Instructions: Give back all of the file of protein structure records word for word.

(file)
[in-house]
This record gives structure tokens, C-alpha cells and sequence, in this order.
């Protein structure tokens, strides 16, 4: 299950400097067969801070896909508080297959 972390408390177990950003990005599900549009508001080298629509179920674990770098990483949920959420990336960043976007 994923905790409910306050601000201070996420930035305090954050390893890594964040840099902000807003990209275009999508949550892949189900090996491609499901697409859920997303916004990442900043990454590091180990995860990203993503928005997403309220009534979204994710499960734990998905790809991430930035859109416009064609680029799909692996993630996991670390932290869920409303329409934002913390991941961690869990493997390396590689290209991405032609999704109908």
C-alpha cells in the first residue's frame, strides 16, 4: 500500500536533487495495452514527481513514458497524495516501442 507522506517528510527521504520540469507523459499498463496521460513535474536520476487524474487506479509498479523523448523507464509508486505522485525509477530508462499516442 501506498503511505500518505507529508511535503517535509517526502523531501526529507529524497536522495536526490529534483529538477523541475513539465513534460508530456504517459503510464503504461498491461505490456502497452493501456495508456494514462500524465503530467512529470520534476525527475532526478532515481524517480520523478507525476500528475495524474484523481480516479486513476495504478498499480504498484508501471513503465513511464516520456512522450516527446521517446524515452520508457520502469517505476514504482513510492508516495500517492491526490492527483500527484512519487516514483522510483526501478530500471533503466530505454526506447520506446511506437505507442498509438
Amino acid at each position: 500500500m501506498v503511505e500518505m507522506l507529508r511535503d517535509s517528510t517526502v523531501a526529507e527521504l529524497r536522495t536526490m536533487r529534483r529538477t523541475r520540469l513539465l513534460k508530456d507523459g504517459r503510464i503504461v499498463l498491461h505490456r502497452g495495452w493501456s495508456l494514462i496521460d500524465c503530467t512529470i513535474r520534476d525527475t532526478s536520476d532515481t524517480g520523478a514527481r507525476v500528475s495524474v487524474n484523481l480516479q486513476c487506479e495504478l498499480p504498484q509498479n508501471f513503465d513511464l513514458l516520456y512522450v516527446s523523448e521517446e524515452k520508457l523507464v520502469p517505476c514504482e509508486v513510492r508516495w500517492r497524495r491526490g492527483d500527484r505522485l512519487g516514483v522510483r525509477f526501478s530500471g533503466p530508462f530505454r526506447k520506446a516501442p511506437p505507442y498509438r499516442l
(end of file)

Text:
[in-house]
This record gives structure tokens, C-alpha cells and sequence, in this order.
């Protein structure tokens, strides 16, 4: 299950400097067969801070896909508080297959 972390408390177990950003990005599900549009508001080298629509179920674990770098990483949920959420990336960043976007 994923905790409910306050601000201070996420930035305090954050390893890594964040840099902000807003990209275009999508949550892949189900090996491609499901697409859920997303916004990442900043990454590091180990995860990203993503928005997403309220009534979204994710499960734990998905790809991430930035859109416009064609680029799909692996993630996991670390932290869920409303329409934002913390991941961690869990493997390396590689290209991405032609999704109908």
C-alpha cells in the first residue's frame, strides 16, 4: 500500500536533487495495452514527481513514458497524495516501442 507522506517528510527521504520540469507523459499498463496521460513535474536520476487524474487506479509498479523523448523507464509508486505522485525509477530508462499516442 501506498503511505500518505507529508511535503517535509517526502523531501526529507529524497536522495536526490529534483529538477523541475513539465513534460508530456504517459503510464503504461498491461505490456502497452493501456495508456494514462500524465503530467512529470520534476525527475532526478532515481524517480520523478507525476500528475495524474484523481480516479486513476495504478498499480504498484508501471513503465513511464516520456512522450516527446521517446524515452520508457520502469517505476514504482513510492508516495500517492491526490492527483500527484512519487516514483522510483526501478530500471533503466530505454526506447520506446511506437505507442498509438
Amino acid at each position: 500500500m501506498v503511505e500518505m507522506l507529508r511535503d517535509s517528510t517526502v523531501a526529507e527521504l529524497r536522495t536526490m536533487r529534483r529538477t523541475r520540469l513539465l513534460k508530456d507523459g504517459r503510464i503504461v499498463l498491461h505490456r502497452g495495452w493501456s495508456l494514462i496521460d500524465c503530467t512529470i513535474r520534476d525527475t532526478s536520476d532515481t524517480g520523478a514527481r507525476v500528475s495524474v487524474n484523481l480516479q486513476c487506479e495504478l498499480p504498484q509498479n508501471f513503465d513511464l513514458l516520456y512522450v516527446s523523448e521517446e524515452k520508457l523507464v520502469p517505476c514504482e509508486v513510492r508516495w500517492r497524495r491526490g492527483d500527484r505522485l512519487g516514483v522510483r525509477f526501478s530500471g533503466p530508462f530505454r526506447k520506446a516501442p511506437p505507442y498509438r499516442l